Shakespeare has survived for over 400 years simply because his works speak to the human soul.
Balcony Scene Romeo and Juliet from David Paul Kirkpatrick on Vimeo.
And the scene below from the Merchant of Venice...today seen as a controversial play for its portrayal of a stereotypical (read antisemitic caricature) Jewish villain. But in this play Shakespeare authored one of the most lyrical tracts against antisemitism and actually calls out the Christian world for their Jew-hatred. At a time when Jews, by law, were forbidden to live in England and antisemitism was part and parcel of all Christian teachings, Shakespeare wrote this:
I compare thee to
a summer's day?
Thou art more lovely and more temperate:
Rough winds do shake the darling buds of May,
And summer's lease hath all too short a date:
Sometime too hot the eye of heaven shines,
And often is his gold complexion dimmed,
And every fair from fair sometime declines,
By chance, or nature's changing course untrimmed:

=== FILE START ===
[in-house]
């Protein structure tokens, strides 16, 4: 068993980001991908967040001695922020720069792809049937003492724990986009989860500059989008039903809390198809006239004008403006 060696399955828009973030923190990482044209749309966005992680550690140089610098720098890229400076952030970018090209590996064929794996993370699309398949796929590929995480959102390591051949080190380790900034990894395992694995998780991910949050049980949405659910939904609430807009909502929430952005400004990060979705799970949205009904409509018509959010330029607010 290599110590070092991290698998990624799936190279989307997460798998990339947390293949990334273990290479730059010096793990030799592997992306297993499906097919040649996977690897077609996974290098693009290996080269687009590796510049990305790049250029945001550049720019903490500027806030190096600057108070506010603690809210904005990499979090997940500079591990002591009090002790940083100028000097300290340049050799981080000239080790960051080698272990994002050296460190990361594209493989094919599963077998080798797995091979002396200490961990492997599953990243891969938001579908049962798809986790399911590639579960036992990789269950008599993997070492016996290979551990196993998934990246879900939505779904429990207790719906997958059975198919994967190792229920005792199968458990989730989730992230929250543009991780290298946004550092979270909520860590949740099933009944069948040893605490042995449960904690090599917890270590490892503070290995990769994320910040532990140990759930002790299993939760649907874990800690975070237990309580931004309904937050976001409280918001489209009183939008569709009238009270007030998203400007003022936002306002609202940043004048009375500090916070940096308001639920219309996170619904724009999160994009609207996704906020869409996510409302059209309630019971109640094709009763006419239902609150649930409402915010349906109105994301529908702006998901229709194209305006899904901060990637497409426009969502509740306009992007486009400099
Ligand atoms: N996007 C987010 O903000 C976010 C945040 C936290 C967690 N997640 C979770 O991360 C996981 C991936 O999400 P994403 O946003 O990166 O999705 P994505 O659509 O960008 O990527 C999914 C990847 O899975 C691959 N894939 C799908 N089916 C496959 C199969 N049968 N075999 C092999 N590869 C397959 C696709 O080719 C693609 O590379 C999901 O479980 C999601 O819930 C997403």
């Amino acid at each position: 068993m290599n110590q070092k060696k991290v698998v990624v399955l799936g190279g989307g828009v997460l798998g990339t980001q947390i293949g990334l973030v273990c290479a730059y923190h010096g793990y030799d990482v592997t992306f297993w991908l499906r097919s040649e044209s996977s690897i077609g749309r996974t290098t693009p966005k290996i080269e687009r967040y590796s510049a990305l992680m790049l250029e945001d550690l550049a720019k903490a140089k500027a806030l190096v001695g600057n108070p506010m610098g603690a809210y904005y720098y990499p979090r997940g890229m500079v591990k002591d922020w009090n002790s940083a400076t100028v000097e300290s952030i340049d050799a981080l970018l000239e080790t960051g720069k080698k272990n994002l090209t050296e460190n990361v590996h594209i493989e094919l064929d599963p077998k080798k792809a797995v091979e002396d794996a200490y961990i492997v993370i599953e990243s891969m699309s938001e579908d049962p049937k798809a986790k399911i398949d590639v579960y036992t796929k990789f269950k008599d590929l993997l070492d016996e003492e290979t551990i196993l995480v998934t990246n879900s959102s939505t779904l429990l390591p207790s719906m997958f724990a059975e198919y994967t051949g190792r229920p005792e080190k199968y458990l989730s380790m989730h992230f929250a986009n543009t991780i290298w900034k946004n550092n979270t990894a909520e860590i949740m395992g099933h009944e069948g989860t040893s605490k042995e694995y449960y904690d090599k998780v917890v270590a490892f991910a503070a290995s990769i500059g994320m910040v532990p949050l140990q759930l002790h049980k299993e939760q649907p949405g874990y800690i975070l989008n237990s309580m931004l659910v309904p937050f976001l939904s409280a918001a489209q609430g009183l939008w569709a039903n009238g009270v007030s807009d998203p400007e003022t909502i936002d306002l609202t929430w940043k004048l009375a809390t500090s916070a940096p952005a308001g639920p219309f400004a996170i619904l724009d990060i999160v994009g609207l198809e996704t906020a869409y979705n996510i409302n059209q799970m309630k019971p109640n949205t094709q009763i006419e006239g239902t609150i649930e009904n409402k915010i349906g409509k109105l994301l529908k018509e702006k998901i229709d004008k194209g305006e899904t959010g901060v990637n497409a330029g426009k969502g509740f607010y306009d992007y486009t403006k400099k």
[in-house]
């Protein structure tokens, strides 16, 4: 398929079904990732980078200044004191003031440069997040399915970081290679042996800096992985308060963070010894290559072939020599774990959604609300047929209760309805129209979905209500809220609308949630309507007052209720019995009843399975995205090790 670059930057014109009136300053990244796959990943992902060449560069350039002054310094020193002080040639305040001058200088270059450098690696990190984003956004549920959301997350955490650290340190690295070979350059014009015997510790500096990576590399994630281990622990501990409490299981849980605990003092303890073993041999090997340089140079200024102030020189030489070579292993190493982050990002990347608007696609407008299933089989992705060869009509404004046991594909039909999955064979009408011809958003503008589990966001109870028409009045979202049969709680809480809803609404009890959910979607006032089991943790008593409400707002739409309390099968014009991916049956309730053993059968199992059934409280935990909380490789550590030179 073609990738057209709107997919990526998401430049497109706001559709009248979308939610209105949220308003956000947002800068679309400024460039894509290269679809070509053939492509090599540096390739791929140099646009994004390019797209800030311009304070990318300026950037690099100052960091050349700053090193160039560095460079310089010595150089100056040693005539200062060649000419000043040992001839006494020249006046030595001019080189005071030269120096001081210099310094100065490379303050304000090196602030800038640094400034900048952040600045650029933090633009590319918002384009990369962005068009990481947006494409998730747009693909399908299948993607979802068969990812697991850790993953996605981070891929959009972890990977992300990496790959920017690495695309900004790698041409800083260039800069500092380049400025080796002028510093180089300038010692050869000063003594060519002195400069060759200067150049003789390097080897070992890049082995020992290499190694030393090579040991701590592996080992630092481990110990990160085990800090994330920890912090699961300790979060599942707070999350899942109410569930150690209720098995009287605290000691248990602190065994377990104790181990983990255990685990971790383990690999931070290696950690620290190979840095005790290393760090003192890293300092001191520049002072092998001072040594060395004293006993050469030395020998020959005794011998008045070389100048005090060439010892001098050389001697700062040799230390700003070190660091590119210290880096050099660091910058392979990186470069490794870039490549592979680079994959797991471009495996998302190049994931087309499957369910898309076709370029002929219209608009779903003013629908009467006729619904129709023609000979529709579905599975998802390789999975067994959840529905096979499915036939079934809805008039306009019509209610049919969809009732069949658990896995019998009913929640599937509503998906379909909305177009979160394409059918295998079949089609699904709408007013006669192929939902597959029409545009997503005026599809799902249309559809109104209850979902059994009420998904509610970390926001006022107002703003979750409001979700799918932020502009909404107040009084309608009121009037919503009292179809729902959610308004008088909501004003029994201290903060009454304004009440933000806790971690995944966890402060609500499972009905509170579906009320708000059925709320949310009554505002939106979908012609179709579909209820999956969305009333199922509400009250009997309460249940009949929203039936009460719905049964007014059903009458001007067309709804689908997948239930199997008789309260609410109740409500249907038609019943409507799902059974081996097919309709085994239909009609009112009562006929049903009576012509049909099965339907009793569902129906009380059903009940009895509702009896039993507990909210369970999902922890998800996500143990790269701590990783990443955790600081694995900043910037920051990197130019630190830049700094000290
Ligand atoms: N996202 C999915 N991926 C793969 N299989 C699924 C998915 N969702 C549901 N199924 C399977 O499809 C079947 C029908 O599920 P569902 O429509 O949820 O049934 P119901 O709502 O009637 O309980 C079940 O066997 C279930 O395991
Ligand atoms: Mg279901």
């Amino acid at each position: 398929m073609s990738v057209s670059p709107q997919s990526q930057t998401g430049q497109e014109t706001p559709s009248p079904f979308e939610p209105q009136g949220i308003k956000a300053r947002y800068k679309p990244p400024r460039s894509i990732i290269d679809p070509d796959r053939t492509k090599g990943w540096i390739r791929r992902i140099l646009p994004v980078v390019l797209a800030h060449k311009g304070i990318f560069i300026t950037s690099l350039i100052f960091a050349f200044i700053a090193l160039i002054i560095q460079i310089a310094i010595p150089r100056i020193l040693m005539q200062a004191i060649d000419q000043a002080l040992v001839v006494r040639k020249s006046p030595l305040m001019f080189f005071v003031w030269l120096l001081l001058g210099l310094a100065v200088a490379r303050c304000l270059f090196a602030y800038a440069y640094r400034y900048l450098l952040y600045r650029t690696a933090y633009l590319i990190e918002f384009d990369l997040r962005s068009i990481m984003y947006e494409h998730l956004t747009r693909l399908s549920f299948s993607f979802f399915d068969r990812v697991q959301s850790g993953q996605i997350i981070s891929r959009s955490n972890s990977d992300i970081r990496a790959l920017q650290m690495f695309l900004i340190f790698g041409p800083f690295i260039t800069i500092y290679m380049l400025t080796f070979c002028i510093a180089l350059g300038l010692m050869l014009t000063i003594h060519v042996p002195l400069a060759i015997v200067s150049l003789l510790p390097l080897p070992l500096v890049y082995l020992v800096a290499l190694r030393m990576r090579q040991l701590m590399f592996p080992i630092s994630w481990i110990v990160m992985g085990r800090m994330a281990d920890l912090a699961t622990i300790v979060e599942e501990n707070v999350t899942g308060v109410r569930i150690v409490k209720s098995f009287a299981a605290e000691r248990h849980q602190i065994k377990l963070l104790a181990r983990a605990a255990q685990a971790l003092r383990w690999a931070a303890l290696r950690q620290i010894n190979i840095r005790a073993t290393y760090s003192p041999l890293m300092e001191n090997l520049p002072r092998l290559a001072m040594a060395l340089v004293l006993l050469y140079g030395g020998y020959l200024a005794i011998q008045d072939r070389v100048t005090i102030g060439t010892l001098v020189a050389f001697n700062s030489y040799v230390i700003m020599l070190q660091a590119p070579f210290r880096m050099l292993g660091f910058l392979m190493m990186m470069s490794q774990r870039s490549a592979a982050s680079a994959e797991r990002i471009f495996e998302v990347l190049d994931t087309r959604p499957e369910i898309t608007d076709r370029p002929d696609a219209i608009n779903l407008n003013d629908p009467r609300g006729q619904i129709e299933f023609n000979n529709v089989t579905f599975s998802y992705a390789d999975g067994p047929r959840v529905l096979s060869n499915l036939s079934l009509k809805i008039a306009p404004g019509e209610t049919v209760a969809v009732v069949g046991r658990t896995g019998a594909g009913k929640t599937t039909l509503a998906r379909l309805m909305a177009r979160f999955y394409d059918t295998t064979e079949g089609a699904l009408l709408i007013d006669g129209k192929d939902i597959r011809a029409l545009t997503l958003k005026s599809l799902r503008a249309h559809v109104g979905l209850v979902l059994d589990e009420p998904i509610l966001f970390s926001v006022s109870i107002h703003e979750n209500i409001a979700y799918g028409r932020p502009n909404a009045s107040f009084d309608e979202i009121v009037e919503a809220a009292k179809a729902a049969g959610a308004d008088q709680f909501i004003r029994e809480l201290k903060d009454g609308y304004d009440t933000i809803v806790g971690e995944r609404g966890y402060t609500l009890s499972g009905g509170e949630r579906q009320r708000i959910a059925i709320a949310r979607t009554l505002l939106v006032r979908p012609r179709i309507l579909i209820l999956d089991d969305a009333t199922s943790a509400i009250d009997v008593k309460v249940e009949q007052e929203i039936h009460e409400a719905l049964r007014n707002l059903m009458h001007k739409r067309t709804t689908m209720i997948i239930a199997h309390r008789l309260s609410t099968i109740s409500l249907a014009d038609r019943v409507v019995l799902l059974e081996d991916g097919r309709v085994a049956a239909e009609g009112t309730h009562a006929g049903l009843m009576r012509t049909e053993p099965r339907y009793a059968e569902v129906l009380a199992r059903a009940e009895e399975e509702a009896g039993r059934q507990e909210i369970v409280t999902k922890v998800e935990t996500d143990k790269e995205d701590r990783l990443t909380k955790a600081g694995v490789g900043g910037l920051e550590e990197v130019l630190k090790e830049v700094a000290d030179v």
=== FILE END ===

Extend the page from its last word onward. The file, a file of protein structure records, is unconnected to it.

But thy eternal summer shall not fade,
Nor lose possession of that fair thou ow'st,
Nor shall death brag thou wander'st in his shade,
When in eternal lines to time thou grow'st,
So long as men can breathe, or eyes can see,
So long lives this, and this gives life to thee.
Sadly too many colleges and high schools no longer teach Shakespeare. In fact teaching about western civilization is under attack across the board. When you don't study the greatest writer in human history, how could it be possible to really learn to read and write? Sadly most students do not graduate highschool with the ability to compose a research paper, never mind read, write and analyze any written material. In fact, most high school graduates are not college ready in the least. And this inability to express themselves using the written word doesn't change much for most college graduates either.